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6 Tips for Co-Parenting When Your Ex Is Toxic

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Two people rarely make it through a divorce as friends, but many are capable of being civil to one another, even if only for the sake of the children. But what happens if your ex is toxic or worse, a narcissist? Co-parenting needs to be approached in a different way when your former partner is confrontational and difficult to work with.

narcissist parent - Co-Parenting When Your Ex Is ToxicHere are six tips for co-parenting when your ex is toxic:

1.     Set Firm Boundaries

Setting firm boundaries will not only help you keep your sanity (and avoid stress), but it will also provide your child with a safe space where there’s no need to be fearful of arguments or psychological abuse.

Be clear about these boundaries, and make sure your ex understands them.

2.     Avoid Saying Negative Things About Your Ex in Front of the Child

While this is a common piece of advice in the co-parenting world, it’s worth repeating: avoid making negative comments about your ex in front of your child.

It’s over between you and your ex, but your child will still need to have a relationship with his/her parent – unless your former spouse is abusive in some way or a danger to your child. The comments you make and your attitude towards your ex will impact your child’s opinion. By perpetuating a negative opinion of your ex, you’re being just as toxic and may prevent your child from developing a healthy parent-child relationship. Someday in the future, your child may resent you for this very reason.

3.     Identify Triggers and Try to Avoid Them

By now, you probably have a good idea of which triggers set your ex off, or you off for that matter. Keep these triggers in mind, so you can avoid them whenever possible or approach sensitive topics from a different angle.

If last minute plans or visitation requests make your ex angry and confrontational, do your best to make plans ahead of time, or explain that a situation was out of your control. While you may not always be able to avoid confrontation, you can do your best to minimize it.

4.      Keep Your Composure

When your ex flies off the handle, it’s easy to go along for the ride, but staying calm will defuse the situation. And while you may not want to, try to truly listen to what your ex is saying and see where they’re coming from.

Reiterate that you understand his/her point of view, and ask how you can work together to solve the problem.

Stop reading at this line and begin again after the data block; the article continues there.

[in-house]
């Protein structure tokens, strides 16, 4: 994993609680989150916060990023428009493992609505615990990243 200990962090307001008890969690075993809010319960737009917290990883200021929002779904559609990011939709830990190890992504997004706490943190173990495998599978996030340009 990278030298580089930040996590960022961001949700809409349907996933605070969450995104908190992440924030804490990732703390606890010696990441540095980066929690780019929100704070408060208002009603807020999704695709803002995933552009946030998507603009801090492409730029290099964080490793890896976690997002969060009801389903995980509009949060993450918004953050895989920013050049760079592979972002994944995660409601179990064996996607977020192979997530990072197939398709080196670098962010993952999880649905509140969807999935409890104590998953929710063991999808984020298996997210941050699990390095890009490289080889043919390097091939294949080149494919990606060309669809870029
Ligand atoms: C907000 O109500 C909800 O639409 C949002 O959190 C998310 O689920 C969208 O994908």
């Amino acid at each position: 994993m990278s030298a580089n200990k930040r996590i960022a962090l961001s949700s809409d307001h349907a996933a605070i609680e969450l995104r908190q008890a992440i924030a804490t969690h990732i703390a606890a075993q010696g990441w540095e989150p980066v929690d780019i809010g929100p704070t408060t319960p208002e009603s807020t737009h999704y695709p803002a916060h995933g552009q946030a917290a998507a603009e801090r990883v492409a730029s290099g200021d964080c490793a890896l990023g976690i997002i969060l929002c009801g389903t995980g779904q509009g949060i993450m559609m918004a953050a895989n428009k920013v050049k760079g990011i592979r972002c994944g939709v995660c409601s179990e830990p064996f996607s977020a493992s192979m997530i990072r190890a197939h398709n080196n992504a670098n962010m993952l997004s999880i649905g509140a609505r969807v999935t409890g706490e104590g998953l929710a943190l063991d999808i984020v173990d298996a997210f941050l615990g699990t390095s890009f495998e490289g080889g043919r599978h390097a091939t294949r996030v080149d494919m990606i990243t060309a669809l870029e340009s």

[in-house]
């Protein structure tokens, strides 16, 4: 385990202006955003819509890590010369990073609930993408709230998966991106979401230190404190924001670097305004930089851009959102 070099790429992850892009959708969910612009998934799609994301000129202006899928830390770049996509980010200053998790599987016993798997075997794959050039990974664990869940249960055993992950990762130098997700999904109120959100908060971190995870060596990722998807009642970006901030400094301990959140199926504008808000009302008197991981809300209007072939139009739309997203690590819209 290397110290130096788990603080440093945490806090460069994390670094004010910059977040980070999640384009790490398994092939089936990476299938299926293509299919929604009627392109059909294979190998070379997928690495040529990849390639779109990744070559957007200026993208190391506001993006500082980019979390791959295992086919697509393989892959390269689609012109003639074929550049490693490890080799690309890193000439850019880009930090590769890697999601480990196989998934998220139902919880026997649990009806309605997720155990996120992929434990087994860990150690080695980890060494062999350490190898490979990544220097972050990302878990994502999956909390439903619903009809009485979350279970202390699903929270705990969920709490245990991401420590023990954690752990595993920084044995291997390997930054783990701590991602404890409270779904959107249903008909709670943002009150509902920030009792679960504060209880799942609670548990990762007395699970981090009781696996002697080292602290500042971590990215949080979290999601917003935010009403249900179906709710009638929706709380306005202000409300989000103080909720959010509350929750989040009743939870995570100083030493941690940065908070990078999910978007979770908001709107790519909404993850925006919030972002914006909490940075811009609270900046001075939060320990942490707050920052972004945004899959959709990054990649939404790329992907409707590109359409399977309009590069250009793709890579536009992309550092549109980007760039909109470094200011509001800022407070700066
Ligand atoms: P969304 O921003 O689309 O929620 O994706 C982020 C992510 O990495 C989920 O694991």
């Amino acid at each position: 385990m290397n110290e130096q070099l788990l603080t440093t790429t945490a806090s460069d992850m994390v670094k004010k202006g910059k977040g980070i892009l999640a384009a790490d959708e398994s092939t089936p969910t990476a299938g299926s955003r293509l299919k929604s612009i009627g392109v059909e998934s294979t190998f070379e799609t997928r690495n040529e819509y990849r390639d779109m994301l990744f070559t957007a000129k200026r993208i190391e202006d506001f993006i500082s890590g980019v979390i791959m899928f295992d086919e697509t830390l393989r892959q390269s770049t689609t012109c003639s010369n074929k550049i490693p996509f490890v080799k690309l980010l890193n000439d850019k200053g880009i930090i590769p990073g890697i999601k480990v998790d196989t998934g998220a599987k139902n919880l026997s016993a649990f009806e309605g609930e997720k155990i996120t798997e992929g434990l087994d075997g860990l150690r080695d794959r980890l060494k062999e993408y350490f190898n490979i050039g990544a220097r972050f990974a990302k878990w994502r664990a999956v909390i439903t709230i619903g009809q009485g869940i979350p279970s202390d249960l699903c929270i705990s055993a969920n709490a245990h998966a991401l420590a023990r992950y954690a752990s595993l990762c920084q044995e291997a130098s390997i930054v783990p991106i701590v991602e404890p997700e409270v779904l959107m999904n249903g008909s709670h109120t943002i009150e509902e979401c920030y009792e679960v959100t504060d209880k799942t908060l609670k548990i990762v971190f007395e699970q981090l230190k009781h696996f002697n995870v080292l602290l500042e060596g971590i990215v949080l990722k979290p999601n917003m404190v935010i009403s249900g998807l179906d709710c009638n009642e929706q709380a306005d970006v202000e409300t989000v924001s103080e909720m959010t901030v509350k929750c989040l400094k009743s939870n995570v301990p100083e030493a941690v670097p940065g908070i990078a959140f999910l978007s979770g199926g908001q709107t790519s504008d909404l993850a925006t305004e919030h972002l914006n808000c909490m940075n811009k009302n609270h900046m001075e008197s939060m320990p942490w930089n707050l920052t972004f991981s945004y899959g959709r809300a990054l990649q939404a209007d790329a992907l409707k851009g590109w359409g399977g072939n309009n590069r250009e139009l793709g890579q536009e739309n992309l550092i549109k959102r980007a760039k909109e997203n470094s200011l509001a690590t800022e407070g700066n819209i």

Not all couples can do this, but staying calm and taking the higher ground by trying to work together – rather than against each other – may ultimately make co-parenting easier in the future.

Shouting back or name-calling will only escalate the situation further. But if you remain calm, your ex will have little reason to continue on a tirade.

Keeping your composure becomes even more important when the children are around. They likely saw and heard their fair share of fighting when the two of you were married. If the bickering continues after the divorce, the children may feel as if there is no escape from the anger and negativity you are both perpetuating.

5.     Keep Contact to a Minimum If You Have To

In some cases, an ex may be so toxic that the child and the former spouse are better off limiting contact. Typically, visitations are supervised, and communication outside of this scheduled time may be limited for the sake of the child’s physical and mental health.

If this situation applies to you, try to avoid contact unless necessary. This does not mean that you should cut off all contact between your ex and your child, unless abuse or neglect is in question. But limiting your own contact with your former spouse can make life more peaceful for all involved.

6.     Vow to Be Pleasant Without Being a Doormat

Keeping your composure when things heat up is a great start, but making the effort to be pleasant – without being a doormat – can also go a long way in keeping visitations and child-related decisions as stress-free as possible.

You don’t have to like your ex. But you don’t have to be unnecessarily confrontational or disrespectful either. And if your ex crosses the line, you always have the option to walk away from the situation rather than allowing it to escalate out of control.

Co-parenting with a toxic ex is a tremendous challenge, but remaining calm, setting boundaries and doing your part to be a cooperative parent can go a long way in avoiding conflict, stress and emotional pain.

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